Rocky Mountain Elk: Utah’s Sport Hunting Gem


Kiffer Creveling

Realigning the scope and checking for accuracy before the Utah deer season opens up outside Grantsville, UT on Sunday, Oct. 7, 2018. (Photos by Kiffer Creveling)

Dan Belding

For years, Utah has been known as the outdoorsman’s paradise, and to anyone who has visited the state this should come as no surprise. With seemingly infinite public lands to climb, bike, and camp in, as well as the opportunity to ski or snowboard what has been dubbed “The Greatest Snow on Earth”, the Beehive state has no shortage of ways to keep even the most avid adventurers both entertained and challenged.

Of all the great opportunities for exploration in the state of Utah, one which often goes not only unnoticed but frequently contested is hunting. Utah boasts a massive variety of sport hunting across a myriad of species making it some of the best hunting in the western United States. Animals which are commonly hunted across the state include mule deer, antelope, pheasant, duck, geese, rabbit, sage grouse, forest grouse, chukar partridge, mourning dove and wild turkey.

Those who set out for a hunt in Utah clearly have no shortage of options in terms of the species they chase after, yet one animal has taken the throne as one of Utah’s most prized hunts– the elk. Utah’s elk population is so renowned that the local species, the Rocky Mountain Elk, was named Utah’s state animal in 1971.

Known for their astoundingly large stature, massive antlers, and delectable meat, elk are a thrilling hunt for both greenhorn and veteran hunters. It is no wonder that Utahns and non-resident visitors alike will go to great lengths to bag one of these remarkable animals. Even with the excess of elk scouting and hunting strategies available to the public, taking down an elk remains a daunting yet thrilling task. Utah’s elusive elk take a great deal of planning, knowledge and patience in order to find in the wilderness. The mountainous terrain, thick coverage, and wet, muddy areas which trophy bulls typically flock to make tracking elk a strenuous task. Contrary to simply setting up a blind and waiting for hours on a duck hunt, an elk hunt means trekking deep into the mountains by foot or with an off-road vehicle. On any given day, hunters can hike upwards of 10 miles searching for the sweet spot which they know a trophy bull will rest in. Of course, these long distances are only more testing on a good day when you are hauling an elk out in your pack.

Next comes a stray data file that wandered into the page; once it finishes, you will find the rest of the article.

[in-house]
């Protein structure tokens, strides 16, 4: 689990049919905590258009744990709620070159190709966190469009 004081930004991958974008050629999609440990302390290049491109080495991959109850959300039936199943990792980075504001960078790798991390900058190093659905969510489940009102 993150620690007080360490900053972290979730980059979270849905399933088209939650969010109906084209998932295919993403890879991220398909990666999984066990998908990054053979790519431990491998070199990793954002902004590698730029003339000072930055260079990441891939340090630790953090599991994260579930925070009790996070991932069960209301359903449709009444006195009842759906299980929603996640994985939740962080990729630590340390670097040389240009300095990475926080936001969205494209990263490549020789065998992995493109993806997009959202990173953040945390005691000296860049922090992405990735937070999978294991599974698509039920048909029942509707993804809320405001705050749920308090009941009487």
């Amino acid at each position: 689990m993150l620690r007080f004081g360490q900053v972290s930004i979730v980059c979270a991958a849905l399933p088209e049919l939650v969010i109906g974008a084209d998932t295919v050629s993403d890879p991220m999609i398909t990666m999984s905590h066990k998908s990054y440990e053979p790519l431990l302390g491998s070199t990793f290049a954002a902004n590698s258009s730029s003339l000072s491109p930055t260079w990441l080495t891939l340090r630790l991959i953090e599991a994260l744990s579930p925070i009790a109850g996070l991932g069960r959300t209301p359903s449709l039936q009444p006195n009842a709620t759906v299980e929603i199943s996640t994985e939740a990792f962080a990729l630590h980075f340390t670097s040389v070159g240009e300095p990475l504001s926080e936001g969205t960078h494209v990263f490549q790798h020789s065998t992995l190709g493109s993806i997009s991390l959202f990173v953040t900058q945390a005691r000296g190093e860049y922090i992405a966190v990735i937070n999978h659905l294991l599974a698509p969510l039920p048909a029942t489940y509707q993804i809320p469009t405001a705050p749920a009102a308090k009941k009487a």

However, no matter the popularity of sport hunting in Utah, many residents still see these elk hunts as cruel and inhumane. Modern hunting can easily be misinterpreted as bored businessmen blowing off steam from their work week by preying on innocent animals, yet this is far from the truth. You may be thinking “It’s 2018, we have supermarkets, who needs to hunt for their own meat?” but hunting goes far beyond simply putting meat on the table and hanging a taxidermied kill on a mantle in your home. Legal hunts can in fact be extremely beneficial for both animals and the ecosystems they reside in.

The Utah Division of Wildlife Resources oversees the state’s wildlife management and has recently revamped their elk management program to ensure maximum protection for the species while still allowing legal and closely monitored hunts to occur. In December of 2015, the Division of Wildlife released a 28-page plan for elk protection which will remain in effect until December of 2022.

The plan starts off by outlining the history of why elk preservation is such a pressing issue today. The plan explains that during Utah’s settlement years, pioneers used elk as a source of food, clothing, and bartering. The rampant killing for the sake of the pioneers’ survival combined with non-existent hunting regulations nearly drove Rocky Mountain elk to extinction. Eventually transplant efforts assisted by neighboring states from 1912 to 1925 finally brought elk in the state of Utah to a healthy population. The volatile history of elk populations across the state has led to far tighter hunting restrictions, and rightfully so.